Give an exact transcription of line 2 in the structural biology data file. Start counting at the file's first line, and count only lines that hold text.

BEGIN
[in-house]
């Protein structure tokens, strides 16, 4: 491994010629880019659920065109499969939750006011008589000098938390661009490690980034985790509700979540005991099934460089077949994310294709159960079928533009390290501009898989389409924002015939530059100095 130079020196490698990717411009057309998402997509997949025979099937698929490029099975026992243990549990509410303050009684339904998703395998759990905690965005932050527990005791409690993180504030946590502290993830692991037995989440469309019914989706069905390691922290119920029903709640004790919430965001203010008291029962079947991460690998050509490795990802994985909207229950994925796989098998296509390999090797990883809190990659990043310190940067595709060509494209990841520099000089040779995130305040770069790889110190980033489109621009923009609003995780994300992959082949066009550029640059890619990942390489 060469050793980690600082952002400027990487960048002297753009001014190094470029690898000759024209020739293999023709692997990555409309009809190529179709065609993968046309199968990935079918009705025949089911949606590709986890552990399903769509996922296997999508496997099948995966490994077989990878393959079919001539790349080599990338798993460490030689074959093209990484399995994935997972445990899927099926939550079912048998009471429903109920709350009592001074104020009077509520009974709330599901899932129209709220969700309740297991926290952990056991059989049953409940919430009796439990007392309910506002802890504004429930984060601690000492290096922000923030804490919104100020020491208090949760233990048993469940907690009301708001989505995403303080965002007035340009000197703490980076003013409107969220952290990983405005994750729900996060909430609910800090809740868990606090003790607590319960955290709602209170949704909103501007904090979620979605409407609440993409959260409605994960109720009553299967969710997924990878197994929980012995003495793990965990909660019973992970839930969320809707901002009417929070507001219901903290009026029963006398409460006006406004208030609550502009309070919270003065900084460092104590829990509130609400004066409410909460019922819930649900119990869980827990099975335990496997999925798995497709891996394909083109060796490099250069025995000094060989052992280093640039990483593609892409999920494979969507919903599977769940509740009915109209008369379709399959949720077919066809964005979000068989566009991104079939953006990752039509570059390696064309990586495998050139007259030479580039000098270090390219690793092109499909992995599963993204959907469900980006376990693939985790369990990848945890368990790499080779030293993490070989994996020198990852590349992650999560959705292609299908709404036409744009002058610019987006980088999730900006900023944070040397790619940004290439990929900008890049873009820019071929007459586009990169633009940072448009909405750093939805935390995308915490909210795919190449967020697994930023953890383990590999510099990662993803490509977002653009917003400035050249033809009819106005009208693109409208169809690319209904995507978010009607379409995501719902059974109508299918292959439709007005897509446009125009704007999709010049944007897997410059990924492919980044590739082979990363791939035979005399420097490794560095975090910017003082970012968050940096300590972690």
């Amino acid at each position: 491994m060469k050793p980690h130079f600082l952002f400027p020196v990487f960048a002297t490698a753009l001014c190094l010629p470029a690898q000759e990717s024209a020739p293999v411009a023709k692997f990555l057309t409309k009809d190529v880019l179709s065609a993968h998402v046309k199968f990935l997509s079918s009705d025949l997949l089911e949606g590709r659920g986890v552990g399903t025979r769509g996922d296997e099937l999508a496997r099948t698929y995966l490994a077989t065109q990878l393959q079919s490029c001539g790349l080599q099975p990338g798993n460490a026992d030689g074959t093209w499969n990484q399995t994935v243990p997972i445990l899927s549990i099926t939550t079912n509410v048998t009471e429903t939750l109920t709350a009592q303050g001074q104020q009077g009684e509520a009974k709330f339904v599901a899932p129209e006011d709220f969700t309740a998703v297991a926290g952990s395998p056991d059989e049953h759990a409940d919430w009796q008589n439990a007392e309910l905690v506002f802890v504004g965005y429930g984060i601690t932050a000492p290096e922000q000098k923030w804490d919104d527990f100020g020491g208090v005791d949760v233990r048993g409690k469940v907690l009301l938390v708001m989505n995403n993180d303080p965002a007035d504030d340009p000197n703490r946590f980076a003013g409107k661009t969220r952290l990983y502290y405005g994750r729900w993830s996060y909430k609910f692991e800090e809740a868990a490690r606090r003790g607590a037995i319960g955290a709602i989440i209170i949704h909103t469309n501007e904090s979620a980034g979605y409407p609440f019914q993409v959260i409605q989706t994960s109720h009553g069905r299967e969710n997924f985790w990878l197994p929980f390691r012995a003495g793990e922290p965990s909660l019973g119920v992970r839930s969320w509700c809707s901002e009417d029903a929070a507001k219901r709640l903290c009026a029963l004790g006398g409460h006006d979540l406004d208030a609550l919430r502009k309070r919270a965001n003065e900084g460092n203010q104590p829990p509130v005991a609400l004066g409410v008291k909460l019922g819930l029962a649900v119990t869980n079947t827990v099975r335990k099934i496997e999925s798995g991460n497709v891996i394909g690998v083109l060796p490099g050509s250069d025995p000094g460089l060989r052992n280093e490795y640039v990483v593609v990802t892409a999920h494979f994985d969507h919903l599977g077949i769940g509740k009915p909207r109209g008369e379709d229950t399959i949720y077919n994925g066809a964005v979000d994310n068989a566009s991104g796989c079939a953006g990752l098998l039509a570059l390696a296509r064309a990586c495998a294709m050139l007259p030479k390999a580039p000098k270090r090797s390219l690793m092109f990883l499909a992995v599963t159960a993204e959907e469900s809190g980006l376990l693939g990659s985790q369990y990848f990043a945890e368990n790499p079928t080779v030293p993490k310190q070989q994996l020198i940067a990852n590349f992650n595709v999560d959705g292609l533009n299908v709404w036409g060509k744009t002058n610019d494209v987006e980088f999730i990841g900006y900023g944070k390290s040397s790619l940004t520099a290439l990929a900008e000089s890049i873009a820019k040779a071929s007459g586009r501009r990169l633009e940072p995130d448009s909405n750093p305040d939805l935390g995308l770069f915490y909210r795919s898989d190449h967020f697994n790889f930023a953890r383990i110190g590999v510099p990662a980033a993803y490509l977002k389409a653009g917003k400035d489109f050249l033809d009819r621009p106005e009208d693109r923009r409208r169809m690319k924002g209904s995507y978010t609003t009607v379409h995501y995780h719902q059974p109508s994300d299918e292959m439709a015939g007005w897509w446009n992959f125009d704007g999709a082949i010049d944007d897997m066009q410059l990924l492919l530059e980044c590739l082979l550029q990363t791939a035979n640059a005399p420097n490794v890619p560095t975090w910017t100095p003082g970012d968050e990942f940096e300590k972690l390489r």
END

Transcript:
């Protein structure tokens, strides 16, 4: 491994010629880019659920065109499969939750006011008589000098938390661009490690980034985790509700979540005991099934460089077949994310294709159960079928533009390290501009898989389409924002015939530059100095 130079020196490698990717411009057309998402997509997949025979099937698929490029099975026992243990549990509410303050009684339904998703395998759990905690965005932050527990005791409690993180504030946590502290993830692991037995989440469309019914989706069905390691922290119920029903709640004790919430965001203010008291029962079947991460690998050509490795990802994985909207229950994925796989098998296509390999090797990883809190990659990043310190940067595709060509494209990841520099000089040779995130305040770069790889110190980033489109621009923009609003995780994300992959082949066009550029640059890619990942390489 060469050793980690600082952002400027990487960048002297753009001014190094470029690898000759024209020739293999023709692997990555409309009809190529179709065609993968046309199968990935079918009705025949089911949606590709986890552990399903769509996922296997999508496997099948995966490994077989990878393959079919001539790349080599990338798993460490030689074959093209990484399995994935997972445990899927099926939550079912048998009471429903109920709350009592001074104020009077509520009974709330599901899932129209709220969700309740297991926290952990056991059989049953409940919430009796439990007392309910506002802890504004429930984060601690000492290096922000923030804490919104100020020491208090949760233990048993469940907690009301708001989505995403303080965002007035340009000197703490980076003013409107969220952290990983405005994750729900996060909430609910800090809740868990606090003790607590319960955290709602209170949704909103501007904090979620979605409407609440993409959260409605994960109720009553299967969710997924990878197994929980012995003495793990965990909660019973992970839930969320809707901002009417929070507001219901903290009026029963006398409460006006406004208030609550502009309070919270003065900084460092104590829990509130609400004066409410909460019922819930649900119990869980827990099975335990496997999925798995497709891996394909083109060796490099250069025995000094060989052992280093640039990483593609892409999920494979969507919903599977769940509740009915109209008369379709399959949720077919066809964005979000068989566009991104079939953006990752039509570059390696064309990586495998050139007259030479580039000098270090390219690793092109499909992995599963993204959907469900980006376990693939985790369990990848945890368990790499080779030293993490070989994996020198990852590349992650999560959705292609299908709404036409744009002058610019987006980088999730900006900023944070040397790619940004290439990929900008890049873009820019071929007459586009990169633009940072448009909405750093939805935390995308915490909210795919190449967020697994930023953890383990590999510099990662993803490509977002653009917003400035050249033809009819106005009208693109409208169809690319209904995507978010009607379409995501719902059974109508299918292959439709007005897509446009125009704007999709010049944007897997410059990924492919980044590739082979990363791939035979005399420097490794560095975090910017003082970012968050940096300590972690």